Crop residue burning in northwest India contributes to nearly a quarter of Delhi’s air pollution in the winter months, creating a crisis situation and public health emergency every year in November. A piece of innovative agricultural technology, The Happy Seeder, has recently been recommended by India’s National Academy of Agricultural Sciences (NAAS) as a holistic solution to eliminate crop residue burning while increasing farmer’s incomes, improving soil fertility and reducing water use. However, its uptake has been slow and currently less than 1 percent of agricultural acreage in northwest India is using this technology.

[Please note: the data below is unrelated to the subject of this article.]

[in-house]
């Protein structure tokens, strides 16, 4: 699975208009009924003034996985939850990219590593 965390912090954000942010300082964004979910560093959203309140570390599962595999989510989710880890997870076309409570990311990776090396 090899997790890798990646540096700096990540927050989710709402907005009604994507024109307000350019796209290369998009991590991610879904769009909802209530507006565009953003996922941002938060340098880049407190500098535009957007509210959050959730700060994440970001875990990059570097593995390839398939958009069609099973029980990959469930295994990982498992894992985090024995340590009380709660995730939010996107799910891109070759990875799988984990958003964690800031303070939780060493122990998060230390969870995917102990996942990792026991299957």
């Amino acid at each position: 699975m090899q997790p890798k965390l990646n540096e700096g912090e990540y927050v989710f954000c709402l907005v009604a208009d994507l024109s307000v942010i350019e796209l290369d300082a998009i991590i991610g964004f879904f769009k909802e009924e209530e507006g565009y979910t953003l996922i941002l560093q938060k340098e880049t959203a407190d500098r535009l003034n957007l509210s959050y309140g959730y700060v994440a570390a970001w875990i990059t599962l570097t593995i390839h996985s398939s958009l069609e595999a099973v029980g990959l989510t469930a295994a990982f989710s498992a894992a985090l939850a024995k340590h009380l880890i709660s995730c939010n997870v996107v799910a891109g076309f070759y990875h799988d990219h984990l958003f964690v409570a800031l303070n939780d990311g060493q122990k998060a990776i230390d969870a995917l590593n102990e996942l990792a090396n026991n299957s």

A new report titled The Evergreen Revolution, jointly published by several groups including the International Maize and Wheat Improvement Centre (CIMMYT) and Borlaug Institute for South Asia, endorses NAAS’s recommendation.
The report states: “We believe a full transition away from crop burning in northwest India in the next five years is possible. As pioneers of the agricultural system change, India’s farmers are poised to spark the world’s next agricultural transformation. India and other countries worldwide face increasing challenges in meeting the multiple demands for food security, clean air and water and stable climate. India, a centre of the initial Green Revolution, can spark an Evergreen Revolution and redefine the future of agriculture.”